Community Action
Growing health and wealth in the Amazon

One of our local entrepreneurs explains how she is improving her family’s livelihood and living standards through growing organic vegetables.

  An important part of our conservation work here in the remote Manu Biosphere Reserve of the Peruvian Amazon is working with the local community of Salvación, the capital of the Manu Province.   A few years ago, a group of women came to us for advice, as they were worried about the health of their malnourished children. This was the day that our biogarden initiative was born.  

Esmeralda can now provide a balanced diet for her children thanks to her biogarden and she hopes to soon turn it into a business, with the support of the Crees Foundation. Photo: Bethan John

The people from the town are originally from the Andes and moved to the Amazon to take advantage of the cheap land and to extract the forests’ natural resources – such as gold, oil and timber.

 

Communities here are impoverished and there is a lack of basic amenities like fresh food, medical clinics and access to higher education.

 

Our aim is to help local people create a long-term sustainable income, increase the health and wealth of their families, reduce the impact of deforestation, waste and carbon emissions, while also providing environmental education.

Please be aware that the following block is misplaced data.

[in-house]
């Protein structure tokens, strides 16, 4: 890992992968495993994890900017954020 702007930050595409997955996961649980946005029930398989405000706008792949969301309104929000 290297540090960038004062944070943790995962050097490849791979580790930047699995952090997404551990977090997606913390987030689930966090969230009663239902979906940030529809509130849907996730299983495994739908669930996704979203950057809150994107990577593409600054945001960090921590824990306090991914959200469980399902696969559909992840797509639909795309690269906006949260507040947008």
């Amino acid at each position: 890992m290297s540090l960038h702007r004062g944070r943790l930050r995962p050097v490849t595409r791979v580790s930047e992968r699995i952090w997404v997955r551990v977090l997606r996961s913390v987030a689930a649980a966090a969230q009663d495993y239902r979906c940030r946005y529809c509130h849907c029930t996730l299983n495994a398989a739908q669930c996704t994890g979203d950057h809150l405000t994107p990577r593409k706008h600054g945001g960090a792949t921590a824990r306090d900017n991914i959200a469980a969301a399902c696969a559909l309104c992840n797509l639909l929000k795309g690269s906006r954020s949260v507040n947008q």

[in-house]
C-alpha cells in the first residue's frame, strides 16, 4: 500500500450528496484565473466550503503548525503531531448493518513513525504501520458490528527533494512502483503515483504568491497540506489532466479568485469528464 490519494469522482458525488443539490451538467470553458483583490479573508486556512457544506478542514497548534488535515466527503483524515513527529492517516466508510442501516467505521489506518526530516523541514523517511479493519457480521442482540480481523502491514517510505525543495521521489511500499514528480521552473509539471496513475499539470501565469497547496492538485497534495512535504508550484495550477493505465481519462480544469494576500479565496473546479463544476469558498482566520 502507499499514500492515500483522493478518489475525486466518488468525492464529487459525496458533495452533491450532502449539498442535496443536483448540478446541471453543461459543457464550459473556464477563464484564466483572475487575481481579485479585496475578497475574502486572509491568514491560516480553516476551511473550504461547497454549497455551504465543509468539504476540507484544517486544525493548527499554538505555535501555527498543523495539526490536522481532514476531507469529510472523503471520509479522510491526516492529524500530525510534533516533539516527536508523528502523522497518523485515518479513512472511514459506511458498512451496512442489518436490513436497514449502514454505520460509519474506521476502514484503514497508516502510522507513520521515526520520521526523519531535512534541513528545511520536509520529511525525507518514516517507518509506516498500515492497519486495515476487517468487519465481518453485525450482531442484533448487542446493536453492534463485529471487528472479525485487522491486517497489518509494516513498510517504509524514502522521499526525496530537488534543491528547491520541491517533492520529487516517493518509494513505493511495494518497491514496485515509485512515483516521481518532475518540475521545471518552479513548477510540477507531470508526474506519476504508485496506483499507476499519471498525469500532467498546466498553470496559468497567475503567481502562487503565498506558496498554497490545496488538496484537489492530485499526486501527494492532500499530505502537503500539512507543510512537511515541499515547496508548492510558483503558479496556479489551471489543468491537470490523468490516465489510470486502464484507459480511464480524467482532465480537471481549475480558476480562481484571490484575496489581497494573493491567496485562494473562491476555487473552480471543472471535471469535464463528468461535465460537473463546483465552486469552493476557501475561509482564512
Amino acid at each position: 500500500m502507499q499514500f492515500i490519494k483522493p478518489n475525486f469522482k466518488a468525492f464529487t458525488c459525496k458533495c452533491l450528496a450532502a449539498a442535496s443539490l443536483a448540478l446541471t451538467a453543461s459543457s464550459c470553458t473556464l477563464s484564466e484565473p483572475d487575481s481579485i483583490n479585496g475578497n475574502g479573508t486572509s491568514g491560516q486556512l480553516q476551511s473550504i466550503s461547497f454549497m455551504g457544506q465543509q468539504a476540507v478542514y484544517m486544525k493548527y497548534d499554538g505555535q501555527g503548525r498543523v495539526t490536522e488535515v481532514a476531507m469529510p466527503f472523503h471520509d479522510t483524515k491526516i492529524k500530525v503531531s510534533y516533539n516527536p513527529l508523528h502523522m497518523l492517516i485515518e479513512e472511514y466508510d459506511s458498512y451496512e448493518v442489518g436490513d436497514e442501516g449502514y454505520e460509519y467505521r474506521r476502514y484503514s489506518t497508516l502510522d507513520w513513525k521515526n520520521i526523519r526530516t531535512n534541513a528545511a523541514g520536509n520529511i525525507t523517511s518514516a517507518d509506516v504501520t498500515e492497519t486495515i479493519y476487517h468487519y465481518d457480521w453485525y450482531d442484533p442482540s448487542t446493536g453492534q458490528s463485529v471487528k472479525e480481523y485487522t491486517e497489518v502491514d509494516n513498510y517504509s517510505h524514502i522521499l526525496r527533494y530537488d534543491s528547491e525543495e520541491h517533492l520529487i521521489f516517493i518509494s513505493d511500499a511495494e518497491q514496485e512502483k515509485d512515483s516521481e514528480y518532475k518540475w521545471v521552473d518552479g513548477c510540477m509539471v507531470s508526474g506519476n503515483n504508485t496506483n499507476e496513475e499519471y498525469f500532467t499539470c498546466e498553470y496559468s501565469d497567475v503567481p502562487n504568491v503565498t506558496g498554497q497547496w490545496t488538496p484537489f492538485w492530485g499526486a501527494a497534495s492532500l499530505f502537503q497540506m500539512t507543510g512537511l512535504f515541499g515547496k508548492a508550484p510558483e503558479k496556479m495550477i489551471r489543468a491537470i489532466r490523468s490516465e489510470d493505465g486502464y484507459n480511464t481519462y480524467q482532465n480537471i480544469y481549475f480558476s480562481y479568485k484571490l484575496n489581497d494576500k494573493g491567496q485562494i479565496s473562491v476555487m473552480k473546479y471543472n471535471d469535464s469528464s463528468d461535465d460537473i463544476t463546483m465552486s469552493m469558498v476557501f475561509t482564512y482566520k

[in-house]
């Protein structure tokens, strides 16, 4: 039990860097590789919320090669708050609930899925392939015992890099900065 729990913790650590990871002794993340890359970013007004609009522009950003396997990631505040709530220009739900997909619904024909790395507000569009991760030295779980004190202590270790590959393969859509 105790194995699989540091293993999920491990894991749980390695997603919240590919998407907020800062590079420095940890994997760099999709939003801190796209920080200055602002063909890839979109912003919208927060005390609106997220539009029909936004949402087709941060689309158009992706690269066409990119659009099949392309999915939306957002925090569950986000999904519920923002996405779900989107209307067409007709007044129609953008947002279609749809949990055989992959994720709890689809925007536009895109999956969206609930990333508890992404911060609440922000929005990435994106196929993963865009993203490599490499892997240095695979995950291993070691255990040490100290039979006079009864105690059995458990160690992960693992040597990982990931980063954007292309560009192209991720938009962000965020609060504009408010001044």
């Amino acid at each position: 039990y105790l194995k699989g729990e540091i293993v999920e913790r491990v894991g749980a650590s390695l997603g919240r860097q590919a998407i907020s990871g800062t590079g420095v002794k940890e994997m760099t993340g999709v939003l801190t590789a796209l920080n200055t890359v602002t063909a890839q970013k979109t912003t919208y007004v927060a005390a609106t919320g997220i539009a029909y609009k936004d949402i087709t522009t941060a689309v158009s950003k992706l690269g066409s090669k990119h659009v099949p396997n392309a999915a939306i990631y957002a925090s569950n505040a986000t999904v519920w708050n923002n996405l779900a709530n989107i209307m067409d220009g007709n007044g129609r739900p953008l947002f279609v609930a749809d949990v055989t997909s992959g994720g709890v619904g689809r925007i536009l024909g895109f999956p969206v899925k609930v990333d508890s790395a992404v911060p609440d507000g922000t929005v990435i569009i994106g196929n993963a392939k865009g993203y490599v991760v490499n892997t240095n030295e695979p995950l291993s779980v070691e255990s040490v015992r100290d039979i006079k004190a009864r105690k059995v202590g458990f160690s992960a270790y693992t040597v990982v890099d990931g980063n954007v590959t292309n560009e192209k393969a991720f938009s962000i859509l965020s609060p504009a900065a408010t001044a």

Our biogarden project is just one of our initiatives and since 2010 it has had 150 beneficiaries, about 15% of the population.

 

Meet the Entrepreneurs

 

 

Esmeralda Paja Pacori is one of our Productive Entrepreneurs and has a flourishing biogarden that has helped improved the health of her children. She said:

 

“At the moment, all the vegetables eaten by the community come from Cusco and everything is grown using chemicals, so it’s not fresh or natural. Now that I have a biogarden my family is healthier and has a balanced diet.”

 

Esmeralda explained how the nutrition of her children is much better since they started growing their own vegetables.

 

“Before, sometimes we didn’t have enough money to buy vegetables. Things have improved a lot because my son was malnourished and now all of my children can eat vegetables.”
Life for women in the community can be hard, as they struggle to provide for their children.

 

“I’m looking for a job of my own to support my family because my husband is ill”, explained Esmeralda. “In my community I know that there are many women in the same situation with many problems and sometimes you feel incapable to look for work. This is why I’m trying to use these initiatives to create my own job.”

 

Esmeralda hopes to be able to sell her produce so that she can not only improve the health of her family and save money by not being reliant on expensive imported vegetables, but also to increase their income.

 

This is the next stage of the biogarden initiative and we’re providing workshops to help the productive entrepreneurs to increase their knowledge and capacity. Esmeralda explained why the support of Crees has been helpful to her:

 

“For me, it’s very important because it motivates me to value the earth and the plants. In the garden, we are always being reminded why it is important to plant naturally. Things like the workshops are also very important, I value them a lot.”

 

This year, we’re running a series of workshops that will help the entrepreneurs sell their produce so that they can begin transforming their biogardens into businesses.

 

The aim is to create a sense of community between the productive entrepreneurs so that they support each other and run the project as a cooperative.

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